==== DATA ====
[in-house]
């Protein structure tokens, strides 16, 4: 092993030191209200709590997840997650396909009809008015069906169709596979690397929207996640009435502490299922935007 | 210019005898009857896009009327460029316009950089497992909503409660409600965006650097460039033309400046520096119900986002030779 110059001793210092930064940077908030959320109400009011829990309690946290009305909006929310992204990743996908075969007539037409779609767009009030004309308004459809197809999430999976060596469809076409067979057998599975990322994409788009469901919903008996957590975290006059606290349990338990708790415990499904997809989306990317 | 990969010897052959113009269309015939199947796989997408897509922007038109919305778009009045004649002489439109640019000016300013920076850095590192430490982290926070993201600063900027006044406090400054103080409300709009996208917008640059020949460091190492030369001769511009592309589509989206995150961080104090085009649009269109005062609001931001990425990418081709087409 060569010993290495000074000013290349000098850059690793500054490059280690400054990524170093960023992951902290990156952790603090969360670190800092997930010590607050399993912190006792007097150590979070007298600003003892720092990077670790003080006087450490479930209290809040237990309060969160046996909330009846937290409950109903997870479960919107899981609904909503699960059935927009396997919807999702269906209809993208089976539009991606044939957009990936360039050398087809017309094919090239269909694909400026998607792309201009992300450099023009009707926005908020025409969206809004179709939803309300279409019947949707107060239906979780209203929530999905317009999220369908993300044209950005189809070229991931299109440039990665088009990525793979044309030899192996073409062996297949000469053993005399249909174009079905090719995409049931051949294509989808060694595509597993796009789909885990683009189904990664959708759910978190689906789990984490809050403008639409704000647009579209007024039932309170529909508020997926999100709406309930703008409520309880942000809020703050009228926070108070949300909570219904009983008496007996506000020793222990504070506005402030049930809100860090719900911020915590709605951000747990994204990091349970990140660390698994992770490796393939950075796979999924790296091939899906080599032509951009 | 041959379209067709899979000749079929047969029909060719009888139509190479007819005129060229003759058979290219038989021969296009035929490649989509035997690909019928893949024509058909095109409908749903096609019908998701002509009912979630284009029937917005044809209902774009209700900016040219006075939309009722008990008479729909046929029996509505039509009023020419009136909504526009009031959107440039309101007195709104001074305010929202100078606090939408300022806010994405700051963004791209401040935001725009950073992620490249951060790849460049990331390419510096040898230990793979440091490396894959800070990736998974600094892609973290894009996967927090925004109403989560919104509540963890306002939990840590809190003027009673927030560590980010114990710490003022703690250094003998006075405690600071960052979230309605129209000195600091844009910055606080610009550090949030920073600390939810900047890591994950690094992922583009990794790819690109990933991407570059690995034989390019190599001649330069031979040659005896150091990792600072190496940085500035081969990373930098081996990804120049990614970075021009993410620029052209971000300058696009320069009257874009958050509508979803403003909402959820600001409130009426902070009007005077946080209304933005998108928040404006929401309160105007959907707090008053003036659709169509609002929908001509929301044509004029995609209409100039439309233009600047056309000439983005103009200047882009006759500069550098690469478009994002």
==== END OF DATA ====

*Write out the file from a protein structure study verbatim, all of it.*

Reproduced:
[in-house]
């Protein structure tokens, strides 16, 4: 092993030191209200709590997840997650396909009809008015069906169709596979690397929207996640009435502490299922935007 | 210019005898009857896009009327460029316009950089497992909503409660409600965006650097460039033309400046520096119900986002030779 110059001793210092930064940077908030959320109400009011829990309690946290009305909006929310992204990743996908075969007539037409779609767009009030004309308004459809197809999430999976060596469809076409067979057998599975990322994409788009469901919903008996957590975290006059606290349990338990708790415990499904997809989306990317 | 990969010897052959113009269309015939199947796989997408897509922007038109919305778009009045004649002489439109640019000016300013920076850095590192430490982290926070993201600063900027006044406090400054103080409300709009996208917008640059020949460091190492030369001769511009592309589509989206995150961080104090085009649009269109005062609001931001990425990418081709087409 060569010993290495000074000013290349000098850059690793500054490059280690400054990524170093960023992951902290990156952790603090969360670190800092997930010590607050399993912190006792007097150590979070007298600003003892720092990077670790003080006087450490479930209290809040237990309060969160046996909330009846937290409950109903997870479960919107899981609904909503699960059935927009396997919807999702269906209809993208089976539009991606044939957009990936360039050398087809017309094919090239269909694909400026998607792309201009992300450099023009009707926005908020025409969206809004179709939803309300279409019947949707107060239906979780209203929530999905317009999220369908993300044209950005189809070229991931299109440039990665088009990525793979044309030899192996073409062996297949000469053993005399249909174009079905090719995409049931051949294509989808060694595509597993796009789909885990683009189904990664959708759910978190689906789990984490809050403008639409704000647009579209007024039932309170529909508020997926999100709406309930703008409520309880942000809020703050009228926070108070949300909570219904009983008496007996506000020793222990504070506005402030049930809100860090719900911020915590709605951000747990994204990091349970990140660390698994992770490796393939950075796979999924790296091939899906080599032509951009 | 041959379209067709899979000749079929047969029909060719009888139509190479007819005129060229003759058979290219038989021969296009035929490649989509035997690909019928893949024509058909095109409908749903096609019908998701002509009912979630284009029937917005044809209902774009209700900016040219006075939309009722008990008479729909046929029996509505039509009023020419009136909504526009009031959107440039309101007195709104001074305010929202100078606090939408300022806010994405700051963004791209401040935001725009950073992620490249951060790849460049990331390419510096040898230990793979440091490396894959800070990736998974600094892609973290894009996967927090925004109403989560919104509540963890306002939990840590809190003027009673927030560590980010114990710490003022703690250094003998006075405690600071960052979230309605129209000195600091844009910055606080610009550090949030920073600390939810900047890591994950690094992922583009990794790819690109990933991407570059690995034989390019190599001649330069031979040659005896150091990792600072190496940085500035081969990373930098081996990804120049990614970075021009993410620029052209971000300058696009320069009257874009958050509508979803403003909402959820600001409130009426902070009007005077946080209304933005998108928040404006929401309160105007959907707090008053003036659709169509609002929908001509929301044509004029995609209409100039439309233009600047056309000439983005103009200047882009006759500069550098690469478009994002």